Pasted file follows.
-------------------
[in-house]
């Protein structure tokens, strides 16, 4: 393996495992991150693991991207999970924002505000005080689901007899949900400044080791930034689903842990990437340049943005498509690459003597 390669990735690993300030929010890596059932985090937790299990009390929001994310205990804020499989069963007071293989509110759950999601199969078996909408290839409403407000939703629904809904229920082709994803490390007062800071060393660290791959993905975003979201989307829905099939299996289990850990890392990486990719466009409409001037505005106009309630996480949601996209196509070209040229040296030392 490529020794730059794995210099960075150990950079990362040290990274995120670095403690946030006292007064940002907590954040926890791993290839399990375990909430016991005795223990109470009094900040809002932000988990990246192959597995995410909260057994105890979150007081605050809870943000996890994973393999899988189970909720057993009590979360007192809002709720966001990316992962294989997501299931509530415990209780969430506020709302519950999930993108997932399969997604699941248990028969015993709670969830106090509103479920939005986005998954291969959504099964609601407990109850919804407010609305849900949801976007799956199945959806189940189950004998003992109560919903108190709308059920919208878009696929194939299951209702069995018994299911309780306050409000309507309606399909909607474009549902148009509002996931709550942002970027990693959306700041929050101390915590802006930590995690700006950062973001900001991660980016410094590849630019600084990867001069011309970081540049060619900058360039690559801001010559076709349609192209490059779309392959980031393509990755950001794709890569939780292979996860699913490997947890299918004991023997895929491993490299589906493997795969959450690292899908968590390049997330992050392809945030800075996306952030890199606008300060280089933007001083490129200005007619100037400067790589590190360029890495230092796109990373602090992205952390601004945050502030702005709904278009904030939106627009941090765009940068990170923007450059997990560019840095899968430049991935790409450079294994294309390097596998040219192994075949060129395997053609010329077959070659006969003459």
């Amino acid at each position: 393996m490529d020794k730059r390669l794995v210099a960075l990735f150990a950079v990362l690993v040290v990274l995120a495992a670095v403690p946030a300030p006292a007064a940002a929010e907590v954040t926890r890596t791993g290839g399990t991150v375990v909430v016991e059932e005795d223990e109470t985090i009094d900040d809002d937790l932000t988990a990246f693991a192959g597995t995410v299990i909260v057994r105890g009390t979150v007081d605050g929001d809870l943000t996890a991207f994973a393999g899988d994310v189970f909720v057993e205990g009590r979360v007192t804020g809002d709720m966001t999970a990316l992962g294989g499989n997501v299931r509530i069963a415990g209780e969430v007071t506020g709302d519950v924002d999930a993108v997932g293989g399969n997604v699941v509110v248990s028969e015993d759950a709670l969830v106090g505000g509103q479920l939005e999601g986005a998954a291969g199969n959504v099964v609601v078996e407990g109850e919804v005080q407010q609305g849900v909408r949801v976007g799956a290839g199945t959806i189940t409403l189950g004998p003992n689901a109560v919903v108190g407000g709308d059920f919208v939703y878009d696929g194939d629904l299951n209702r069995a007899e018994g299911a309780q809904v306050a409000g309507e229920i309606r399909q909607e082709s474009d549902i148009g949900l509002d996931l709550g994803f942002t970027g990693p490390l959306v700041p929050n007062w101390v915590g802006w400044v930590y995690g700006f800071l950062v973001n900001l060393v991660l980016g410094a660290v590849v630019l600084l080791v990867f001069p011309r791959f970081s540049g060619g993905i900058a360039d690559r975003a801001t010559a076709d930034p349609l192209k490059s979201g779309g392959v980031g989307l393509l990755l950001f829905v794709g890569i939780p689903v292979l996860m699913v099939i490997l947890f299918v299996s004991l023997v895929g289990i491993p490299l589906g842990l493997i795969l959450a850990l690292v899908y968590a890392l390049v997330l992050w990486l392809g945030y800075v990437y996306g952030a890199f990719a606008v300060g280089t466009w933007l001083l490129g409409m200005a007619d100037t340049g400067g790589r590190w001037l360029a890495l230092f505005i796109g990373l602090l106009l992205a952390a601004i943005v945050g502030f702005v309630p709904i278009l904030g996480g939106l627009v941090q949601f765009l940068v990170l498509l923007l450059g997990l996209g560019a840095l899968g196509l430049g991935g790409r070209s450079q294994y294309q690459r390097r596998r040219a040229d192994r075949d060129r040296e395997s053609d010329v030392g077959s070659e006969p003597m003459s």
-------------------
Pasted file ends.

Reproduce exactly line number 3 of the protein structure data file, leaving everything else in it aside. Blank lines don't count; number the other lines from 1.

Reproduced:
């Amino acid at each position: 393996m490529d020794k730059r390669l794995v210099a960075l990735f150990a950079v990362l690993v040290v990274l995120a495992a670095v403690p946030a300030p006292a007064a940002a929010e907590v954040t926890r890596t791993g290839g399990t991150v375990v909430v016991e059932e005795d223990e109470t985090i009094d900040d809002d937790l932000t988990a990246f693991a192959g597995t995410v299990i909260v057994r105890g009390t979150v007081d605050g929001d809870l943000t996890a991207f994973a393999g899988d994310v189970f909720v057993e205990g009590r979360v007192t804020g809002d709720m966001t999970a990316l992962g294989g499989n997501v299931r509530i069963a415990g209780e969430v007071t506020g709302d519950v924002d999930a993108v997932g293989g399969n997604v699941v509110v248990s028969e015993d759950a709670l969830v106090g505000g509103q479920l939005e999601g986005a998954a291969g199969n959504v099964v609601v078996e407990g109850e919804v005080q407010q609305g849900v909408r949801v976007g799956a290839g199945t959806i189940t409403l189950g004998p003992n689901a109560v919903v108190g407000g709308d059920f919208v939703y878009d696929g194939d629904l299951n209702r069995a007899e018994g299911a309780q809904v306050a409000g309507e229920i309606r399909q909607e082709s474009d549902i148009g949900l509002d996931l709550g994803f942002t970027g990693p490390l959306v700041p929050n007062w101390v915590g802006w400044v930590y995690g700006f800071l950062v973001n900001l060393v991660l980016g410094a660290v590849v630019l600084l080791v990867f001069p011309r791959f970081s540049g060619g993905i900058a360039d690559r975003a801001t010559a076709d930034p349609l192209k490059s979201g779309g392959v980031g989307l393509l990755l950001f829905v794709g890569i939780p689903v292979l996860m699913v099939i490997l947890f299918v299996s004991l023997v895929g289990i491993p490299l589906g842990l493997i795969l959450a850990l690292v899908y968590a890392l390049v997330l992050w990486l392809g945030y800075v990437y996306g952030a890199f990719a606008v300060g280089t466009w933007l001083l490129g409409m200005a007619d100037t340049g400067g790589r590190w001037l360029a890495l230092f505005i796109g990373l602090l106009l992205a952390a601004i943005v945050g502030f702005v309630p709904i278009l904030g996480g939106l627009v941090q949601f765009l940068v990170l498509l923007l450059g997990l996209g560019a840095l899968g196509l430049g991935g790409r070209s450079q294994y294309q690459r390097r596998r040219a040229d192994r075949d060129r040296e395997s053609d010329v030392g077959s070659e006969p003597m003459s």